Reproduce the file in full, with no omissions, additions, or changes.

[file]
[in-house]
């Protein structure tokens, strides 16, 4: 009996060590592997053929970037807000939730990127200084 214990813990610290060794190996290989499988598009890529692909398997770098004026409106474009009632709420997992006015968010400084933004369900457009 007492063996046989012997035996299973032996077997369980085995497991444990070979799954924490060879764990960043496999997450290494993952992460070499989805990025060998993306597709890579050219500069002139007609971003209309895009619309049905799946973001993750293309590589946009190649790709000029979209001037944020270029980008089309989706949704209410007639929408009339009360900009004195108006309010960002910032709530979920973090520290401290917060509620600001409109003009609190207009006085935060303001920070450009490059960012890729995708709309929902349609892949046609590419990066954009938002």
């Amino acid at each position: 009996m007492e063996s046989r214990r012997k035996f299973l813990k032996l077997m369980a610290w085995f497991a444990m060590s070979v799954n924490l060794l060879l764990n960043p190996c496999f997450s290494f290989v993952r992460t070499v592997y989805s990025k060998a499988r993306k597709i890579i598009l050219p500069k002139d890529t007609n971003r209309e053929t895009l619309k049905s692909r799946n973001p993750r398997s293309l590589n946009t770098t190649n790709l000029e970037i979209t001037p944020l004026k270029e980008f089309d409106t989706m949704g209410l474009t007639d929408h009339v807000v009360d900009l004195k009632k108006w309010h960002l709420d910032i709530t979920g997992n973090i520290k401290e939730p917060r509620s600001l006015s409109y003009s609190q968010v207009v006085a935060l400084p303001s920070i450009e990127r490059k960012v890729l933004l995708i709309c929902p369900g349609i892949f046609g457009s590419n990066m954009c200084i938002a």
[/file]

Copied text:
[in-house]
């Protein structure tokens, strides 16, 4: 009996060590592997053929970037807000939730990127200084 214990813990610290060794190996290989499988598009890529692909398997770098004026409106474009009632709420997992006015968010400084933004369900457009 007492063996046989012997035996299973032996077997369980085995497991444990070979799954924490060879764990960043496999997450290494993952992460070499989805990025060998993306597709890579050219500069002139007609971003209309895009619309049905799946973001993750293309590589946009190649790709000029979209001037944020270029980008089309989706949704209410007639929408009339009360900009004195108006309010960002910032709530979920973090520290401290917060509620600001409109003009609190207009006085935060303001920070450009490059960012890729995708709309929902349609892949046609590419990066954009938002």
């Amino acid at each position: 009996m007492e063996s046989r214990r012997k035996f299973l813990k032996l077997m369980a610290w085995f497991a444990m060590s070979v799954n924490l060794l060879l764990n960043p190996c496999f997450s290494f290989v993952r992460t070499v592997y989805s990025k060998a499988r993306k597709i890579i598009l050219p500069k002139d890529t007609n971003r209309e053929t895009l619309k049905s692909r799946n973001p993750r398997s293309l590589n946009t770098t190649n790709l000029e970037i979209t001037p944020l004026k270029e980008f089309d409106t989706m949704g209410l474009t007639d929408h009339v807000v009360d900009l004195k009632k108006w309010h960002l709420d910032i709530t979920g997992n973090i520290k401290e939730p917060r509620s600001l006015s409109y003009s609190q968010v207009v006085a935060l400084p303001s920070i450009e990127r490059k960012v890729l933004l995708i709309c929902p369900g349609i892949f046609g457009s590419n990066m954009c200084i938002a």